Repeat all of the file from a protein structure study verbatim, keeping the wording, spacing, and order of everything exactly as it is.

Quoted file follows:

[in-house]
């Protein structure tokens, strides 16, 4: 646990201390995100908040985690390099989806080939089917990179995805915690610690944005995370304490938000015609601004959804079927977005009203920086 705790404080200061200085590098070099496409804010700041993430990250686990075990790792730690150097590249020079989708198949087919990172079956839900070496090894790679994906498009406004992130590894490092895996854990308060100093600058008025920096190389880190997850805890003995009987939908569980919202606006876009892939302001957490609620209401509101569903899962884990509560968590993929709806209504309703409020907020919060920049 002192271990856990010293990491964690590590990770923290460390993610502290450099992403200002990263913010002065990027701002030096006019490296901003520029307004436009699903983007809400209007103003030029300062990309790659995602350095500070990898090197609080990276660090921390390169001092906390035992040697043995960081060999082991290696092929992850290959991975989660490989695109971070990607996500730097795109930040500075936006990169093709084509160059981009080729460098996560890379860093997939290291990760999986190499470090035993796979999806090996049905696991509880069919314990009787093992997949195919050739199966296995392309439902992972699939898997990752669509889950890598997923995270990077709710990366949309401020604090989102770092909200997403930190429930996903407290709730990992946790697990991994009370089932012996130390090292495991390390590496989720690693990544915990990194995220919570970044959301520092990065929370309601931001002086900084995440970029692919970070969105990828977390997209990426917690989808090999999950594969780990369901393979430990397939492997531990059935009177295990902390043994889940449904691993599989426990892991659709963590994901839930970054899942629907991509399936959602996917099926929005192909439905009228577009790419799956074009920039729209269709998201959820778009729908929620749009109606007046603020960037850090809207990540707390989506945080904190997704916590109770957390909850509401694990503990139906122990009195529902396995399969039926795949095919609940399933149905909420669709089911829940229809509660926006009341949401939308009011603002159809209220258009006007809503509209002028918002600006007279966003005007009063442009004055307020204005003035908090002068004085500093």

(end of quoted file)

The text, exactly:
[in-house]
């Protein structure tokens, strides 16, 4: 646990201390995100908040985690390099989806080939089917990179995805915690610690944005995370304490938000015609601004959804079927977005009203920086 705790404080200061200085590098070099496409804010700041993430990250686990075990790792730690150097590249020079989708198949087919990172079956839900070496090894790679994906498009406004992130590894490092895996854990308060100093600058008025920096190389880190997850805890003995009987939908569980919202606006876009892939302001957490609620209401509101569903899962884990509560968590993929709806209504309703409020907020919060920049 002192271990856990010293990491964690590590990770923290460390993610502290450099992403200002990263913010002065990027701002030096006019490296901003520029307004436009699903983007809400209007103003030029300062990309790659995602350095500070990898090197609080990276660090921390390169001092906390035992040697043995960081060999082991290696092929992850290959991975989660490989695109971070990607996500730097795109930040500075936006990169093709084509160059981009080729460098996560890379860093997939290291990760999986190499470090035993796979999806090996049905696991509880069919314990009787093992997949195919050739199966296995392309439902992972699939898997990752669509889950890598997923995270990077709710990366949309401020604090989102770092909200997403930190429930996903407290709730990992946790697990991994009370089932012996130390090292495991390390590496989720690693990544915990990194995220919570970044959301520092990065929370309601931001002086900084995440970029692919970070969105990828977390997209990426917690989808090999999950594969780990369901393979430990397939492997531990059935009177295990902390043994889940449904691993599989426990892991659709963590994901839930970054899942629907991509399936959602996917099926929005192909439905009228577009790419799956074009920039729209269709998201959820778009729908929620749009109606007046603020960037850090809207990540707390989506945080904190997704916590109770957390909850509401694990503990139906122990009195529902396995399969039926795949095919609940399933149905909420669709089911829940229809509660926006009341949401939308009011603002159809209220258009006007809503509209002028918002600006007279966003005007009063442009004055307020204005003035908090002068004085500093």